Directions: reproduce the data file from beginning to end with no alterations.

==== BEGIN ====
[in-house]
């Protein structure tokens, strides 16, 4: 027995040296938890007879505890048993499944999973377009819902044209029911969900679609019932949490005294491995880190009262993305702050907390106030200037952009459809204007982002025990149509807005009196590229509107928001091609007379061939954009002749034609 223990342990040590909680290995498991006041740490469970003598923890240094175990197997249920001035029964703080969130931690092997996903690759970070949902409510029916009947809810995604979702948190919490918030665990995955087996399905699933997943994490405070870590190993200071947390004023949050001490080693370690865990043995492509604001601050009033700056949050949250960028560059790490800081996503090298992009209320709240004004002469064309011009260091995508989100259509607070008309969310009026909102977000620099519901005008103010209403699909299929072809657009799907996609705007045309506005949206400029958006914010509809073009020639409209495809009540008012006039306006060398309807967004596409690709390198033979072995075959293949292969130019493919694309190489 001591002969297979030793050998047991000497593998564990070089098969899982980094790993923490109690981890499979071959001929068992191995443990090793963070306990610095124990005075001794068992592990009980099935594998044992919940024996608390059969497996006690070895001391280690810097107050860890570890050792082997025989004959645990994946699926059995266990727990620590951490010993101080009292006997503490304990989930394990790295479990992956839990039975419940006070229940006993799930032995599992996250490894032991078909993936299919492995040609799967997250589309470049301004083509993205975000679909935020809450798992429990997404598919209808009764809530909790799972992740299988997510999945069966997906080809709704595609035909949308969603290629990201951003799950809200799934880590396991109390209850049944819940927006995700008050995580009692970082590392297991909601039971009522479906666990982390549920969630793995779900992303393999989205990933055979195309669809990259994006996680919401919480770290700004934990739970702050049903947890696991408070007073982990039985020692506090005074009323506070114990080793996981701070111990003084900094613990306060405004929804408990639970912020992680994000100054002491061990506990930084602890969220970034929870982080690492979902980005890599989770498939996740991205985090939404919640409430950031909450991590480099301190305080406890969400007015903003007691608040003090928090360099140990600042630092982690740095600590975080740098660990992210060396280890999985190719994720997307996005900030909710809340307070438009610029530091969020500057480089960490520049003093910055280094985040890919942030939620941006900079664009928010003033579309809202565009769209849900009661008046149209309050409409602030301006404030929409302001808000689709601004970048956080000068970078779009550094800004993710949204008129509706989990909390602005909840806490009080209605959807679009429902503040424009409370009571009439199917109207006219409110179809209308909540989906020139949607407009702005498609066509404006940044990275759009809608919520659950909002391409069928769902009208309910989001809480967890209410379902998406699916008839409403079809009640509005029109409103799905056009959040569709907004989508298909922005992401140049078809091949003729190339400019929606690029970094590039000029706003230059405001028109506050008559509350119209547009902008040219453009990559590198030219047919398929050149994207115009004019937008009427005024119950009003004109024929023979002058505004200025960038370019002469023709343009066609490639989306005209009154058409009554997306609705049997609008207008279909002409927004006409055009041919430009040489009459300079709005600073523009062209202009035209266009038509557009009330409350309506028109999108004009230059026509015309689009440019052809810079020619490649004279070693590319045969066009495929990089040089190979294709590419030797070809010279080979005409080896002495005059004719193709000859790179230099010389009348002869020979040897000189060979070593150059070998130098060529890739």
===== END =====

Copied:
[in-house]
């Protein structure tokens, strides 16, 4: 027995040296938890007879505890048993499944999973377009819902044209029911969900679609019932949490005294491995880190009262993305702050907390106030200037952009459809204007982002025990149509807005009196590229509107928001091609007379061939954009002749034609 223990342990040590909680290995498991006041740490469970003598923890240094175990197997249920001035029964703080969130931690092997996903690759970070949902409510029916009947809810995604979702948190919490918030665990995955087996399905699933997943994490405070870590190993200071947390004023949050001490080693370690865990043995492509604001601050009033700056949050949250960028560059790490800081996503090298992009209320709240004004002469064309011009260091995508989100259509607070008309969310009026909102977000620099519901005008103010209403699909299929072809657009799907996609705007045309506005949206400029958006914010509809073009020639409209495809009540008012006039306006060398309807967004596409690709390198033979072995075959293949292969130019493919694309190489 001591002969297979030793050998047991000497593998564990070089098969899982980094790993923490109690981890499979071959001929068992191995443990090793963070306990610095124990005075001794068992592990009980099935594998044992919940024996608390059969497996006690070895001391280690810097107050860890570890050792082997025989004959645990994946699926059995266990727990620590951490010993101080009292006997503490304990989930394990790295479990992956839990039975419940006070229940006993799930032995599992996250490894032991078909993936299919492995040609799967997250589309470049301004083509993205975000679909935020809450798992429990997404598919209808009764809530909790799972992740299988997510999945069966997906080809709704595609035909949308969603290629990201951003799950809200799934880590396991109390209850049944819940927006995700008050995580009692970082590392297991909601039971009522479906666990982390549920969630793995779900992303393999989205990933055979195309669809990259994006996680919401919480770290700004934990739970702050049903947890696991408070007073982990039985020692506090005074009323506070114990080793996981701070111990003084900094613990306060405004929804408990639970912020992680994000100054002491061990506990930084602890969220970034929870982080690492979902980005890599989770498939996740991205985090939404919640409430950031909450991590480099301190305080406890969400007015903003007691608040003090928090360099140990600042630092982690740095600590975080740098660990992210060396280890999985190719994720997307996005900030909710809340307070438009610029530091969020500057480089960490520049003093910055280094985040890919942030939620941006900079664009928010003033579309809202565009769209849900009661008046149209309050409409602030301006404030929409302001808000689709601004970048956080000068970078779009550094800004993710949204008129509706989990909390602005909840806490009080209605959807679009429902503040424009409370009571009439199917109207006219409110179809209308909540989906020139949607407009702005498609066509404006940044990275759009809608919520659950909002391409069928769902009208309910989001809480967890209410379902998406699916008839409403079809009640509005029109409103799905056009959040569709907004989508298909922005992401140049078809091949003729190339400019929606690029970094590039000029706003230059405001028109506050008559509350119209547009902008040219453009990559590198030219047919398929050149994207115009004019937008009427005024119950009003004109024929023979002058505004200025960038370019002469023709343009066609490639989306005209009154058409009554997306609705049997609008207008279909002409927004006409055009041919430009040489009459300079709005600073523009062209202009035209266009038509557009009330409350309506028109999108004009230059026509015309689009440019052809810079020619490649004279070693590319045969066009495929990089040089190979294709590419030797070809010279080979005409080896002495005059004719193709000859790179230099010389009348002869020979040897000189060979070593150059070998130098060529890739």